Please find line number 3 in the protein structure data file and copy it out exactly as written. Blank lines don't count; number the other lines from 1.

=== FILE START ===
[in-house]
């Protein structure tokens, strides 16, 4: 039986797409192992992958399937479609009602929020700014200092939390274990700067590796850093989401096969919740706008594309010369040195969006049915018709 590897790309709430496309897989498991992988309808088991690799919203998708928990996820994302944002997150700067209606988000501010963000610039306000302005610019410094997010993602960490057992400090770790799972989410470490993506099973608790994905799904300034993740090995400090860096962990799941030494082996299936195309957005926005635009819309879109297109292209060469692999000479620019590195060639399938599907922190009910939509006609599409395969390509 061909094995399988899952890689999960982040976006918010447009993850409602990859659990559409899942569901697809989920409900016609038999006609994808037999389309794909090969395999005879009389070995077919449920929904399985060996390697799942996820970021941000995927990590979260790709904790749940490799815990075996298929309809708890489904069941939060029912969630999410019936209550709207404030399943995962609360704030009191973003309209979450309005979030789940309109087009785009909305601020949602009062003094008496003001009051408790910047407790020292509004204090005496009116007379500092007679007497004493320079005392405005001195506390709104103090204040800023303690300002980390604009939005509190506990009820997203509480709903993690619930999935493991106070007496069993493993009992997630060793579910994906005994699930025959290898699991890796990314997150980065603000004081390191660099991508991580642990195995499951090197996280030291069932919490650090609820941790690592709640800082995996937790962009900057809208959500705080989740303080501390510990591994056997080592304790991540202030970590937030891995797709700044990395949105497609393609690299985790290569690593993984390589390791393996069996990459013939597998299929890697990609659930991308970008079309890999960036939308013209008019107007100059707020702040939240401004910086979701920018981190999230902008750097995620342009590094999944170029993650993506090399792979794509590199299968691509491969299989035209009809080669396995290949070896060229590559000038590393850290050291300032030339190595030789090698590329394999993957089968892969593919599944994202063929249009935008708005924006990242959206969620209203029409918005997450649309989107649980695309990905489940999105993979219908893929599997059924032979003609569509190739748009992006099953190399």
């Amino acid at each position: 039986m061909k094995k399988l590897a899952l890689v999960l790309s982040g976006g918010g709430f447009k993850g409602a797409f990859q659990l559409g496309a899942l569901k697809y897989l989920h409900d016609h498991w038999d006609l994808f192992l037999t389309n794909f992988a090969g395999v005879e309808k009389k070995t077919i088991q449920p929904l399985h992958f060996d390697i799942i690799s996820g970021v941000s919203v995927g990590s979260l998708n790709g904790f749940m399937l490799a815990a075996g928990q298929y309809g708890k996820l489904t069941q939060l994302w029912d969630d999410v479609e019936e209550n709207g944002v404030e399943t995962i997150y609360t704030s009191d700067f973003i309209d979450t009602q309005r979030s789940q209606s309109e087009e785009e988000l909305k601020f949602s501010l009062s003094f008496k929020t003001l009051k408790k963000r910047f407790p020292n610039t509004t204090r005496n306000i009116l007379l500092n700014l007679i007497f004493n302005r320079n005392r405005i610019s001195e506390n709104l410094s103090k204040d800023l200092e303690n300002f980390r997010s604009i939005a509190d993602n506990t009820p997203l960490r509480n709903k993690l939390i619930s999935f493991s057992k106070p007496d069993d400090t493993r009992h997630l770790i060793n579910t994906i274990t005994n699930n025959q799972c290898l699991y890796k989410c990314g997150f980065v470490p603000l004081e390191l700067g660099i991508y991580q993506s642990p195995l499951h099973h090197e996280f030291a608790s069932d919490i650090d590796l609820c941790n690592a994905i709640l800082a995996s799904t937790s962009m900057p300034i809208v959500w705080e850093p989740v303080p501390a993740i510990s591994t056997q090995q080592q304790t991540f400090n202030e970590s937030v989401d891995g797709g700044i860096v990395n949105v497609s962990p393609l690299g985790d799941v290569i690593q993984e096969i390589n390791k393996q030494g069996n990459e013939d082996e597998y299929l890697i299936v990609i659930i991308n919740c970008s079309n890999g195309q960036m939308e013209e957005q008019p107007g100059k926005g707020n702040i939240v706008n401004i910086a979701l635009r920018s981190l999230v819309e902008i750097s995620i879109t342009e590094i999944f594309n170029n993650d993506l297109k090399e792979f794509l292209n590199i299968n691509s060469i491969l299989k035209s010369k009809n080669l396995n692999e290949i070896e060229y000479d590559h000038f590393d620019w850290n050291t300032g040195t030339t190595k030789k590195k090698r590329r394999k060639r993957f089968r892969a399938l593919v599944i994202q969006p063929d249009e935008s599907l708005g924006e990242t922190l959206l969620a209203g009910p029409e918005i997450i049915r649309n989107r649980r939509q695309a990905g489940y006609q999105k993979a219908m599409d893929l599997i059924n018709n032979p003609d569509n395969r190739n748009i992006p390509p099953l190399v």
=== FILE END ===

């Amino acid at each position: 039986m061909k094995k399988l590897a899952l890689v999960l790309s982040g976006g918010g709430f447009k993850g409602a797409f990859q659990l559409g496309a899942l569901k697809y897989l989920h409900d016609h498991w038999d006609l994808f192992l037999t389309n794909f992988a090969g395999v005879e309808k009389k070995t077919i088991q449920p929904l399985h992958f060996d390697i799942i690799s996820g970021v941000s919203v995927g990590s979260l998708n790709g904790f749940m399937l490799a815990a075996g928990q298929y309809g708890k996820l489904t069941q939060l994302w029912d969630d999410v479609e019936e209550n709207g944002v404030e399943t995962i997150y609360t704030s009191d700067f973003i309209d979450t009602q309005r979030s789940q209606s309109e087009e785009e988000l909305k601020f949602s501010l009062s003094f008496k929020t003001l009051k408790k963000r910047f407790p020292n610039t509004t204090r005496n306000i009116l007379l500092n700014l007679i007497f004493n302005r320079n005392r405005i610019s001195e506390n709104l410094s103090k204040d800023l200092e303690n300002f980390r997010s604009i939005a509190d993602n506990t009820p997203l960490r509480n709903k993690l939390i619930s999935f493991s057992k106070p007496d069993d400090t493993r009992h997630l770790i060793n579910t994906i274990t005994n699930n025959q799972c290898l699991y890796k989410c990314g997150f980065v470490p603000l004081e390191l700067g660099i991508y991580q993506s642990p195995l499951h099973h090197e996280f030291a608790s069932d919490i650090d590796l609820c941790n690592a994905i709640l800082a995996s799904t937790s962009m900057p300034i809208v959500w705080e850093p989740v303080p501390a993740i510990s591994t056997q090995q080592q304790t991540f400090n202030e970590s937030v989401d891995g797709g700044i860096v990395n949105v497609s962990p393609l690299g985790d799941v290569i690593q993984e096969i390589n390791k393996q030494g069996n990459e013939d082996e597998y299929l890697i299936v990609i659930i991308n919740c970008s079309n890999g195309q960036m939308e013209e957005q008019p107007g100059k926005g707020n702040i939240v706008n401004i910086a979701l635009r920018s981190l999230v819309e902008i750097s995620i879109t342009e590094i999944f594309n170029n993650d993506l297109k090399e792979f794509l292209n590199i299968n691509s060469i491969l299989k035209s010369k009809n080669l396995n692999e290949i070896e060229y000479d590559h000038f590393d620019w850290n050291t300032g040195t030339t190595k030789k590195k090698r590329r394999k060639r993957f089968r892969a399938l593919v599944i994202q969006p063929d249009e935008s599907l708005g924006e990242t922190l959206l969620a209203g009910p029409e918005i997450i049915r649309n989107r649980r939509q695309a990905g489940y006609q999105k993979a219908m599409d893929l599997i059924n018709n032979p003609d569509n395969r190739n748009i992006p390509p099953l190399v």